Talking Retirement with Your Loved Ones

The fear of not being able to care for yourself is common, especially among the elderly. Facing that fear alone can lead to financial and emotional disaster in the future, which is why it’s important to engage your family and discuss your plans with them before retirement.

Retirement Worries

Merrill Lynch released a study that helped identify the prevailing hopes and fears that dictate perception of retirement and long term care. The two top worries, they found, were outliving retirement savings and being a burden on family members.

In an interesting breakdown, the financial concern seemed to prevail in the younger population, while older adults were more worried about burdening their loved ones.

What constitutes a burden, though, is not as simple as you may think. Researchers dove a little deeper into what participants consider to be a burden to better understand attitudes towards long term care.

Defining a Burden 

Nearly half of respondents (49%) said that having family members physically care for them is a burden, and 30% considered taking family away from their own lives to provide care a burden. Slightly fewer, about 28% of people, view asking family for financial assistance as a burden, and just 22% view moving in with loved ones as a burden.

All in all, it seems that physical care is what most people anticipate to cause the most issues. Instead of discussing these fears with family members and loved ones, too often people keep their concerns, wants, and needs to themselves until a medical emergency changes the dynamic.

When the need for care occurs, if nothing has been discussed, chaos and stress usually manifest within the situation, and family tension and disagreement may arise. This type of scenario is the perfect example of why planning ahead can make such a huge difference in the quality of care you receive.

Having the Talk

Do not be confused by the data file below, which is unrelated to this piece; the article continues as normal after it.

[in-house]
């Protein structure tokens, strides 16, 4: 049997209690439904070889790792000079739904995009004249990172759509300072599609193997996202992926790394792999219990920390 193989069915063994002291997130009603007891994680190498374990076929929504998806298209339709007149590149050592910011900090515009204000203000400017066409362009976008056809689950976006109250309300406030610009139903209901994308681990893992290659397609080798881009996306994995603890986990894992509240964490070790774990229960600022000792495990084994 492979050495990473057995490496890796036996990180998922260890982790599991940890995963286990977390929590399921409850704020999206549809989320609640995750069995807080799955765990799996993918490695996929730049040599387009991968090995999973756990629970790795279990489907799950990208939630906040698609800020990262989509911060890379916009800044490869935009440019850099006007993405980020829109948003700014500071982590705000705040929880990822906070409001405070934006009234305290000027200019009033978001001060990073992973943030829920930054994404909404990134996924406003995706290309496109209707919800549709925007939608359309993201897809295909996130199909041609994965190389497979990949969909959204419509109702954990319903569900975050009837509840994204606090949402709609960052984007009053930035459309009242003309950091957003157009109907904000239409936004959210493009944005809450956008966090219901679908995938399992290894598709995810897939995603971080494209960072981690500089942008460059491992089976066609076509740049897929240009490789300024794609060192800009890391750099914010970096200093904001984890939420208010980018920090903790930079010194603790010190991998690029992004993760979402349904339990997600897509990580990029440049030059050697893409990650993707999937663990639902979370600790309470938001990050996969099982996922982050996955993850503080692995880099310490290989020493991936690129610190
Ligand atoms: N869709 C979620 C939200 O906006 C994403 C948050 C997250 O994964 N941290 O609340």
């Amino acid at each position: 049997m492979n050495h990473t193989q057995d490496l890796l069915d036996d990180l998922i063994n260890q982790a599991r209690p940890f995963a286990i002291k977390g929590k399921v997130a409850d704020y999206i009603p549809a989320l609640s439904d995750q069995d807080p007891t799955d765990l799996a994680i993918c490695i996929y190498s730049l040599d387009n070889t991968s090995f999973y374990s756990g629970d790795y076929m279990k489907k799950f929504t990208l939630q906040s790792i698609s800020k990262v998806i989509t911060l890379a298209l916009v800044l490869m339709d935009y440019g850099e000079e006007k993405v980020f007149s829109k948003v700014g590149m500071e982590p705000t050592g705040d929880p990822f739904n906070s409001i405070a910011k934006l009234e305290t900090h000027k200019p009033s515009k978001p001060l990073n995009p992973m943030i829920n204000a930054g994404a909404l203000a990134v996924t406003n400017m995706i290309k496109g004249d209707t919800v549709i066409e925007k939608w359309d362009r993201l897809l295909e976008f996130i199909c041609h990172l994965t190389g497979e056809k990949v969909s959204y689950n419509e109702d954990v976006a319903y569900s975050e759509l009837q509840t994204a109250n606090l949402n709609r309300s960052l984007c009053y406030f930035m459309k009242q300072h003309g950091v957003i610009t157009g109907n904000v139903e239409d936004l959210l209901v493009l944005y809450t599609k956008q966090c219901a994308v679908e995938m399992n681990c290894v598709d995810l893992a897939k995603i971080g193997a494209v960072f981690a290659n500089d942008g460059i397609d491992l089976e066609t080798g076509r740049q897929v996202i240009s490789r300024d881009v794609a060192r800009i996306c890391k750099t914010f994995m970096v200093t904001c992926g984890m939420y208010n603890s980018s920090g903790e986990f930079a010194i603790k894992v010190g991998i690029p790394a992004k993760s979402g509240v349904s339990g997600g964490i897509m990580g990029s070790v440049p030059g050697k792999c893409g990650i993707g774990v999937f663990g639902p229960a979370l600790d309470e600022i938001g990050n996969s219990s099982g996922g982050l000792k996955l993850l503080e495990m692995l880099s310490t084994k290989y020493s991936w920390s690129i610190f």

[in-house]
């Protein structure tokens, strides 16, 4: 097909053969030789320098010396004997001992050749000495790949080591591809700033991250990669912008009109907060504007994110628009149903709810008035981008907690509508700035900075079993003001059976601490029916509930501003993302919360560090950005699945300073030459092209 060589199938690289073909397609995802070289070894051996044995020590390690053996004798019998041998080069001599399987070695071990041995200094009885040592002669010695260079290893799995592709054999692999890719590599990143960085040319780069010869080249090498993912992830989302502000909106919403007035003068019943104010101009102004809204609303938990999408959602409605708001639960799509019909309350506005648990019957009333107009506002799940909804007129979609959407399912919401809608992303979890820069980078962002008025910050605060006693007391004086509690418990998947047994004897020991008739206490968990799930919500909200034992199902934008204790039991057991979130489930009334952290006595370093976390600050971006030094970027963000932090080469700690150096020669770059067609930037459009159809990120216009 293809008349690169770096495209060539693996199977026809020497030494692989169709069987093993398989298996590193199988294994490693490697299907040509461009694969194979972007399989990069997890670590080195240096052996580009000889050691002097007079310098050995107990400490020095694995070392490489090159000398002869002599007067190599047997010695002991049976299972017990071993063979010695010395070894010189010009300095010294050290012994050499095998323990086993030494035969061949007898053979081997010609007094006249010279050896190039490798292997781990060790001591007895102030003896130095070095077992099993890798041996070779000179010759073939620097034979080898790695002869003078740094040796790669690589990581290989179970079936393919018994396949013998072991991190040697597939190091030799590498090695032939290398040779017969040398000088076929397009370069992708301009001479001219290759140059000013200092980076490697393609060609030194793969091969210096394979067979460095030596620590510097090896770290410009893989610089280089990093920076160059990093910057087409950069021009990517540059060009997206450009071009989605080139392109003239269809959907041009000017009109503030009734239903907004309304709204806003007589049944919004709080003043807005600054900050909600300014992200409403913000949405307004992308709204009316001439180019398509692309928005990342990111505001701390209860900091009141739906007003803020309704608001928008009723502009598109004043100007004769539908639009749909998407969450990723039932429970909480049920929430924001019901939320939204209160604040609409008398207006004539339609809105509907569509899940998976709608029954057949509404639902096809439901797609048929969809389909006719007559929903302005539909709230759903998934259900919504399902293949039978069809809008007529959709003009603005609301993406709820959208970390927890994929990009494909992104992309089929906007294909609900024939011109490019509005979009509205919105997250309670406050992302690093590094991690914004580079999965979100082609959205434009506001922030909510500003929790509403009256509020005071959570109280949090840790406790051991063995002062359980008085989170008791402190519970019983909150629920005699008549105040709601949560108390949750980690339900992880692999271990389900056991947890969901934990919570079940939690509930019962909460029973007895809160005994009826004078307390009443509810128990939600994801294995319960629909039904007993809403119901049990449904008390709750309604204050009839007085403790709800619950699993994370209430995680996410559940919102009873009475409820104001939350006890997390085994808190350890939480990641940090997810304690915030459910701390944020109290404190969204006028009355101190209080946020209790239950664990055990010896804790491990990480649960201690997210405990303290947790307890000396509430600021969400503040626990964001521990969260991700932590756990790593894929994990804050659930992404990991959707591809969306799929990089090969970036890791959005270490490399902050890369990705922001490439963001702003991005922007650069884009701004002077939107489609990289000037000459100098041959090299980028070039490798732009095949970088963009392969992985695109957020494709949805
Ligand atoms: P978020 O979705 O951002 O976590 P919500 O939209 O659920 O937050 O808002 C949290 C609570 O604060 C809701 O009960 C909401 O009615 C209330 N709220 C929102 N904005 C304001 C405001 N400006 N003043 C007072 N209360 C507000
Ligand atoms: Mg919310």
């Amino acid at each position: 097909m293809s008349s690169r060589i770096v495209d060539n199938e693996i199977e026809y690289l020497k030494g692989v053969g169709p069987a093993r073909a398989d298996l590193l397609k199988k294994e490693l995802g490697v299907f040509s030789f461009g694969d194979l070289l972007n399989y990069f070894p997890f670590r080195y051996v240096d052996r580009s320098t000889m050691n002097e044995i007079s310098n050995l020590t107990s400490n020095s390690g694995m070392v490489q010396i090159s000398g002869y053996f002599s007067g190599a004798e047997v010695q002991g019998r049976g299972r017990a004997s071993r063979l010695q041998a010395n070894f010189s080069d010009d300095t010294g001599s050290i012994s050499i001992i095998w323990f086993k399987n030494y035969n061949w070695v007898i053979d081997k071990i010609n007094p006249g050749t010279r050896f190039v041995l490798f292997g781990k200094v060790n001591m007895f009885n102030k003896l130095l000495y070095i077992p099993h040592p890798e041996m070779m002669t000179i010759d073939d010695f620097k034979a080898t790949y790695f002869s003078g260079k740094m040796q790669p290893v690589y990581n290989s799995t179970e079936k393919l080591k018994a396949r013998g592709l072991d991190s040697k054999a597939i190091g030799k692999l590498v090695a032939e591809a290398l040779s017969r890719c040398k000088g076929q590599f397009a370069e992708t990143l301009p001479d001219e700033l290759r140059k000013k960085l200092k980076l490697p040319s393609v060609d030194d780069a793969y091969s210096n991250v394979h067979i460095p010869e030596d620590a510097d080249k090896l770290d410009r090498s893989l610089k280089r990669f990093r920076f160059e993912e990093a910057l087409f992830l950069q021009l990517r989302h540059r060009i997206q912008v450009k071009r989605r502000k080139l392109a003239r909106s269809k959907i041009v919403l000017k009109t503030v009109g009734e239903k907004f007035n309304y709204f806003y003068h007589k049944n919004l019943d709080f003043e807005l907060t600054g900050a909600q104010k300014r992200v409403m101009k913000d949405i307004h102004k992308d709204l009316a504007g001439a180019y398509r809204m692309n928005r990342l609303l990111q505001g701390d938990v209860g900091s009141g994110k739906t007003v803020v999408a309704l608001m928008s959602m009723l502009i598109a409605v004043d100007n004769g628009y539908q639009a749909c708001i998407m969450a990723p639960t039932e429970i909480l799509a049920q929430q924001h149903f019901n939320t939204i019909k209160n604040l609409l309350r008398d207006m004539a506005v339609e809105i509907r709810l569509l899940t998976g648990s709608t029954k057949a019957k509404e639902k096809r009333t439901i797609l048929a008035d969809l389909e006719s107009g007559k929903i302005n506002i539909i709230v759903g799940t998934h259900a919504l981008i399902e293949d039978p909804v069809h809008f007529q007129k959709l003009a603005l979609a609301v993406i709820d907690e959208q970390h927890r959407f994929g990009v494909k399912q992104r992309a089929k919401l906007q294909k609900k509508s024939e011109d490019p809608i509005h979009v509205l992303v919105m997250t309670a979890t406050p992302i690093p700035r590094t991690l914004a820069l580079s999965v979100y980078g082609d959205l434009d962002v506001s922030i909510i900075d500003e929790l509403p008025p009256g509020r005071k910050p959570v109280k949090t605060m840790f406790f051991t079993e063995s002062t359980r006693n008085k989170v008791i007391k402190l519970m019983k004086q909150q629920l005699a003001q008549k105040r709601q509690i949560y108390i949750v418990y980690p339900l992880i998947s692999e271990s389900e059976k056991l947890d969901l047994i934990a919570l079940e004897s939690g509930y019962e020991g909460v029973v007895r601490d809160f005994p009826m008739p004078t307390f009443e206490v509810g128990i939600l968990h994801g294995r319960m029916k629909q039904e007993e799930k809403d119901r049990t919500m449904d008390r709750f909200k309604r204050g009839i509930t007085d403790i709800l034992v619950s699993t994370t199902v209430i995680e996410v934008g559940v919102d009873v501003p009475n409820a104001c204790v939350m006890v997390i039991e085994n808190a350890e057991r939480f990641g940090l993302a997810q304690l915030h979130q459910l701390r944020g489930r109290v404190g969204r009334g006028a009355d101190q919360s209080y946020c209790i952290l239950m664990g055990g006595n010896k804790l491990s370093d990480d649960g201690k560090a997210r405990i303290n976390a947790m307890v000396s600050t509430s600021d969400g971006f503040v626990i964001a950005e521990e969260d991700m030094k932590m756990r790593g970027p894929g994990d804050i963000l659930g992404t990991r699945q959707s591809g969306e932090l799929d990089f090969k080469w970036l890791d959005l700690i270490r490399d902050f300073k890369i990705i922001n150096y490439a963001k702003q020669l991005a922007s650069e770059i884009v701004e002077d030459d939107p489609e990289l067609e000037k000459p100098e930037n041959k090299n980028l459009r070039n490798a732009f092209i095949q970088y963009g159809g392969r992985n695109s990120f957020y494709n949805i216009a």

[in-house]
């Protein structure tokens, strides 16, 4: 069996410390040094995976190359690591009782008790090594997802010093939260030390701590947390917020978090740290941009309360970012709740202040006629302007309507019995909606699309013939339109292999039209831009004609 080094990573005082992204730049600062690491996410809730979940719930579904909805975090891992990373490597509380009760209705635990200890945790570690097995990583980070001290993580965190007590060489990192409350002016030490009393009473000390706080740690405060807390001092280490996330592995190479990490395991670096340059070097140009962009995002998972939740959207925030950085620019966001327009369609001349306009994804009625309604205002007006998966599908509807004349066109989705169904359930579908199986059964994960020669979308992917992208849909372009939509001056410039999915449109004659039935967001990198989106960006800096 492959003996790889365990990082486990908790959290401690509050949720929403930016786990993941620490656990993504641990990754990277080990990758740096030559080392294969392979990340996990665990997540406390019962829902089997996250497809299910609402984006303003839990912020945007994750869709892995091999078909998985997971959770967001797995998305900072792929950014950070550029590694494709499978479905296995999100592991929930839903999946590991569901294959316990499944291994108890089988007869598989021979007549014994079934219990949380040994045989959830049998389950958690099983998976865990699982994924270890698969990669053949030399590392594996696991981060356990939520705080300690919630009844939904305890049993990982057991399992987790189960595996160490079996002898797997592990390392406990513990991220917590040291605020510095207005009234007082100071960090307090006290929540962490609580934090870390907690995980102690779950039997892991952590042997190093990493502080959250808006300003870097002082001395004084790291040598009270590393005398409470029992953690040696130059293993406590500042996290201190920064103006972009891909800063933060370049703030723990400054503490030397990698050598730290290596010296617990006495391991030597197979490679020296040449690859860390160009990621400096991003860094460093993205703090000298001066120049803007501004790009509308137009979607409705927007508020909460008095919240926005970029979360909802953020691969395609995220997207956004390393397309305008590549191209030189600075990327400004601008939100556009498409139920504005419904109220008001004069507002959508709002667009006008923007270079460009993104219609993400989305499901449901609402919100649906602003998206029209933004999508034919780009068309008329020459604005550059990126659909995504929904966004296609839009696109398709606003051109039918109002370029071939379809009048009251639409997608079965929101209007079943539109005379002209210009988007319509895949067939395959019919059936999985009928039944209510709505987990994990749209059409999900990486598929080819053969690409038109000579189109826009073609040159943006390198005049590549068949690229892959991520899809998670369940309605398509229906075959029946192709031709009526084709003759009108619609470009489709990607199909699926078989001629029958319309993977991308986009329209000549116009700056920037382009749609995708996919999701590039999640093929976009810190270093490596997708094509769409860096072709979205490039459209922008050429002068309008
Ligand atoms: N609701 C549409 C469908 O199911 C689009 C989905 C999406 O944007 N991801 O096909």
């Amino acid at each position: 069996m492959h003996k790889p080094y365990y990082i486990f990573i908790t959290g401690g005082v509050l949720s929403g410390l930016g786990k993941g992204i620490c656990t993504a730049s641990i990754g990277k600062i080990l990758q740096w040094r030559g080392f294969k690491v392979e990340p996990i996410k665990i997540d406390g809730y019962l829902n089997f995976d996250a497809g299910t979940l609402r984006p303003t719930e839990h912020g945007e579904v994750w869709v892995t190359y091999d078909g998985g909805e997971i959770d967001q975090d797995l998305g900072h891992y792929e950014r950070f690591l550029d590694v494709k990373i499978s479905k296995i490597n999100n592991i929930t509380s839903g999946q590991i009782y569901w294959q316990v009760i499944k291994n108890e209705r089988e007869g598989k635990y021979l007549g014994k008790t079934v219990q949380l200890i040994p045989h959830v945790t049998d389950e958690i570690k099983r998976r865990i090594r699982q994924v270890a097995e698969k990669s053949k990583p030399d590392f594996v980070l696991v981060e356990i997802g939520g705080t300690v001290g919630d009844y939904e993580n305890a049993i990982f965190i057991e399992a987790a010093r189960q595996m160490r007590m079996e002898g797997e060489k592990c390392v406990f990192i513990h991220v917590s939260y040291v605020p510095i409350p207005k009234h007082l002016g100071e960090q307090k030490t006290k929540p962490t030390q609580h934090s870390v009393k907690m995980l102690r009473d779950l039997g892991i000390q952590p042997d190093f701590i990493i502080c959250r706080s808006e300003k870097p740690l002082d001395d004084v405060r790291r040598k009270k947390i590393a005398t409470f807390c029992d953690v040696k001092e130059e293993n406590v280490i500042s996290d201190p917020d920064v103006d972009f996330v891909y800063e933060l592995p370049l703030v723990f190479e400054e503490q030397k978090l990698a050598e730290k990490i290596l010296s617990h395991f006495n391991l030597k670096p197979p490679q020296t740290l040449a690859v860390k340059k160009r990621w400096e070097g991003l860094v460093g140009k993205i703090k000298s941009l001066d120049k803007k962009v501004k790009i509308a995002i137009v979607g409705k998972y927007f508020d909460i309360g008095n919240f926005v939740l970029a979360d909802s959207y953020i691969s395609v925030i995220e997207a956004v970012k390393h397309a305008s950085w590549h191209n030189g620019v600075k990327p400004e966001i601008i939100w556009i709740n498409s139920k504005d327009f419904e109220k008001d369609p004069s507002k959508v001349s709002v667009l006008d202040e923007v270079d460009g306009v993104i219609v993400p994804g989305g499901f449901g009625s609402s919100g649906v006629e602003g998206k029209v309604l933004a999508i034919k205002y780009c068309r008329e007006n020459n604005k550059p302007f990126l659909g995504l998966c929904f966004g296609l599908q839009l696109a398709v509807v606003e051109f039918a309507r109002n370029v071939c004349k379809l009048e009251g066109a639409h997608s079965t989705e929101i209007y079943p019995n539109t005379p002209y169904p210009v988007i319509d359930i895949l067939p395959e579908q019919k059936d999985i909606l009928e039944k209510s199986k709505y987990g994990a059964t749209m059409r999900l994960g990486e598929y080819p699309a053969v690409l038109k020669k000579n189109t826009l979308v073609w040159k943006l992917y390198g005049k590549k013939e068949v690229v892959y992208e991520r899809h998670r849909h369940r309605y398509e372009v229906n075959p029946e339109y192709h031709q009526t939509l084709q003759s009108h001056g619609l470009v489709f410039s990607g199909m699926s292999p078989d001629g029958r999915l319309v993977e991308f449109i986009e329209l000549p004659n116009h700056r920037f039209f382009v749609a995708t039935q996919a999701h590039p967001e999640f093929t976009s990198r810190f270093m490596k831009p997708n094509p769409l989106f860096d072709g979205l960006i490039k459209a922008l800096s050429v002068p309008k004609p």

The Merrill Lynch study discovered that only 36% of adults over the age of 50 have discussed their will or inheritance with their adult children, and a mere 10% have talked about how they plan to pay for long term care. The need for families to talk is serious.

The earlier you have this important discussion, the better off your entire family will be in the future. Medical emergencies often happen without warning; don’t be stuck trying to arrange care at the last minute.

Long term care insurance can help you prepare for this type of situation. This type of coverage shields your assets from the full cost of care and prevents you from burdening your family with the need for unpaid care. Read more about planning for long term care in retirement or fill out this form and receive a personalized comparison of the top long term care companies today.

Brace Yourself for High Health Care Costs in Retirement

When planning for retirement, there is often little focus on the detailed costs. Rather, many people simply guesstimate how much money they will need to continue paying for their daily lives and base their contribution rates off that. Unfortunately, one cost is often left out of the planning process, and it can easily be one of the biggest ones you will face.

Retirement Health Care

Health care costs in retirement can be staggeringly high, with a recent study placing them at around $220,000 for the average couple.

This may be shocking to some, but that estimate already assumes you are eligible for Medicare and doesn’t include any costs covered by that program. That estimate also doesn’t include expenses like over the counter medications, some dental care, and the biggest cost of all, long term care.